more minor offenders. This phased roll-out by state and by
the seriousness of offences left plenty of variation in the
data to tease out the effects of DNA profiling.

The impact
on reoffending rates by prisoners released before and after
a state introduced DNA swabs was startling. Doleac (2017)
found that DNA profiling reduced the probability of future
convictions by 17% for serious violent offenders and by 6%
for serious property offenders. Her later study of Danish
DNA profiling showed similar large drops in reoffending. In
another study, Doleac found that an extension to daylight
saving reduced robberies by 7%. Criminals prefer the
shadows.

Criminals mind getting arrested

Economists,
sociologists and criminologists unite on the notion that
criminals do not like to have their collars felt; offending
drops when the probability of arrest is higher. Criminals
have a lot of trouble weighing up the deterrent effect of
longer terms in prison because of illiteracy, addiction,
mental illness and low IQs. Deterrence works because
criminals hate getting caught by police. Their sentence if
convicted is hazier in the criminal mind’s calculations
and impulse control.

The review by the Obama White House
concluded that a strong empirical result is a 10% increase
in police hiring reduces crime by at least 3% and sometimes
much more. Police tactics such as hotspot policing work well
but a broken windows policy of cracking down on petty
offences is more dubious.

But there is still growing
evidence in studies by Steve Machin that robberies and
burglaries bend to factors ranging from recent harsher
sentencing to rises and falls in the price of petrol, scrap
metal and jewellery. Crime fell when long sentences were
handed down in the aftermath of the 2011 London riots. Not
only did robbery and violent disorder drop in the six-months
after the 2011 riots, other crimes increased because
sentences had not stiffened for not riot-type crimes.

Criminals are also put off their calling by the spread of
security devices. Car thefts about halved when the Lockjack
car immobilisation device spread. Dutch burglary rates
dropped by one-quarter when burglar-proof doors and windows
were made mandatory for new houses. Most of the fall in
crime was for houses and cars with no extra security.
Criminals just did not bother in the first place.

Reducing
reoffending in the age of three-second
soundbites

Soundbites in the 21st century leave no room
for nuance. No talk of on balance and on the other hand like
the two-handed economist. These days, snappy messages that
all the evidence supports you and no evidence supports your
opponent is all the journalists give you time to say.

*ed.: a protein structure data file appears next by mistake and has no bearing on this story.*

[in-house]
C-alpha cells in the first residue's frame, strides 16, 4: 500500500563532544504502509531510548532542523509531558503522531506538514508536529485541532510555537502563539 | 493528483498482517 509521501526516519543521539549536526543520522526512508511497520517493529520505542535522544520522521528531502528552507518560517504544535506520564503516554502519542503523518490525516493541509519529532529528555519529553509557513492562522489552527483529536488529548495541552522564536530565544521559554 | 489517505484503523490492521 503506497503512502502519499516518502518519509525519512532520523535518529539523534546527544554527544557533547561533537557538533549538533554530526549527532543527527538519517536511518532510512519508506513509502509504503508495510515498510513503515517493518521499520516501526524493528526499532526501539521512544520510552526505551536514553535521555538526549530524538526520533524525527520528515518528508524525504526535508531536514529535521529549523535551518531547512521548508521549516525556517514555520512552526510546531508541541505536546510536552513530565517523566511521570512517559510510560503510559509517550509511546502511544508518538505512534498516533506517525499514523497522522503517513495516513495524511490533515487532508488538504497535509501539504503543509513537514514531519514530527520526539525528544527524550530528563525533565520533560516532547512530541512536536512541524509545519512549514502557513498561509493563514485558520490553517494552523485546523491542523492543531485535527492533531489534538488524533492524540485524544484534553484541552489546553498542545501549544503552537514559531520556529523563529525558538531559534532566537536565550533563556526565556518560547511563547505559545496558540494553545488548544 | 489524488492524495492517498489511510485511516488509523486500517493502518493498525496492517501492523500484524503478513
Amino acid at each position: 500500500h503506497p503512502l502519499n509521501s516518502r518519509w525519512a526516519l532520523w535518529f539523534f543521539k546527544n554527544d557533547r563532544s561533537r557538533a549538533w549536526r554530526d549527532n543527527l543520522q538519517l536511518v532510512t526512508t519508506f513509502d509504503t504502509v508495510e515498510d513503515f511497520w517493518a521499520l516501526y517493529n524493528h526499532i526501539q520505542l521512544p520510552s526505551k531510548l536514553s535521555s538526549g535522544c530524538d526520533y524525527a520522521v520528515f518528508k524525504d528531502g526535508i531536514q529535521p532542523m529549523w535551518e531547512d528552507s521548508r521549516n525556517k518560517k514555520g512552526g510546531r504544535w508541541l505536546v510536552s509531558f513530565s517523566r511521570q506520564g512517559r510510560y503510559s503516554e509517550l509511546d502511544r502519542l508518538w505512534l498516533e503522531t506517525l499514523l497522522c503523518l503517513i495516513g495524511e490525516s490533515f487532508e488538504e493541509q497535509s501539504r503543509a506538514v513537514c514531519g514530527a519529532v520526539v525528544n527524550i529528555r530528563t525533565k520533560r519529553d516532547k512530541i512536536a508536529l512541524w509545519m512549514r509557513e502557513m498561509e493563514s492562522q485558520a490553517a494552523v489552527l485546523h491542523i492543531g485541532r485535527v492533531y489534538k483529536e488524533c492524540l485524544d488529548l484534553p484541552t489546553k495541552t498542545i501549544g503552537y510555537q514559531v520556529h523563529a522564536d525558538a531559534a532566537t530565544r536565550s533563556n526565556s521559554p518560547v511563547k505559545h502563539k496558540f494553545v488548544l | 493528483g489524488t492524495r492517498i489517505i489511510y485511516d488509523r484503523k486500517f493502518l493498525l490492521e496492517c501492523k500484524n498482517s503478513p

The
prison muster is always too small because there are unsolved
murders, rapes and robberies. It is only too high in the
limited sense there will be a few prisoners who were wrongly
convicted and yet to be cleared on appeal. In addition, 20%
of prisoners on remand are not convicted at trial. Remanded
prisoners who are convicted have the time served taken off
their sentence so stricter bail laws just bring forward the
same time behind bars, so they do not increase the prison
muster.

Explaining crime rates in your own country is
challenging enough. Cross-country differences are a puzzle.
Crime has fallen so quickly in the US that Europe is now
more crime ridden. Crime is low in Scandinavian with their
nicely-appointed prisons and even lower both in Japan which
has petrifying prisons and in Singapore which uses the Rotan
to whip you back literally to the straight and narrow.
Singapore had over 1,200 canings with the Rotan in 2016,
down from 6,000 per year 10 years prior.

Work both ends of
making crime not pay

Rising reoffending rates are bad
because there are more new victims of crime. Too many lose
their moral compass to go on about the unfortunate criminal
going back to prison and forget their victims.

Longer
prison sentences reduce crime. Teaching prisoners to read
and cope with their addictions reduces reoffending rates.
These policies work at opposite ends of the same decision
calculus; they make crime less rewarding because longer
prison sentences deter, and literacy and addiction
programmes make a life of crime less tempting because other
more legitimate options have opened.

Evidence-based
policy for thee but not for me

Genuine criminal justice
reformers must be willing to swallow what are for many of
them are a few ideological dead-rats. Both 90-day trials for
recruits and charter schools give another chance to
teenagers and adults who have fallen off the rails.
Evidence-based policy is for everyone. You cannot expect
others to give up cherished beliefs if your own are equally
immune to inconvenient evidence.

Jim Rose is an economic
consultant in
Wellington

ends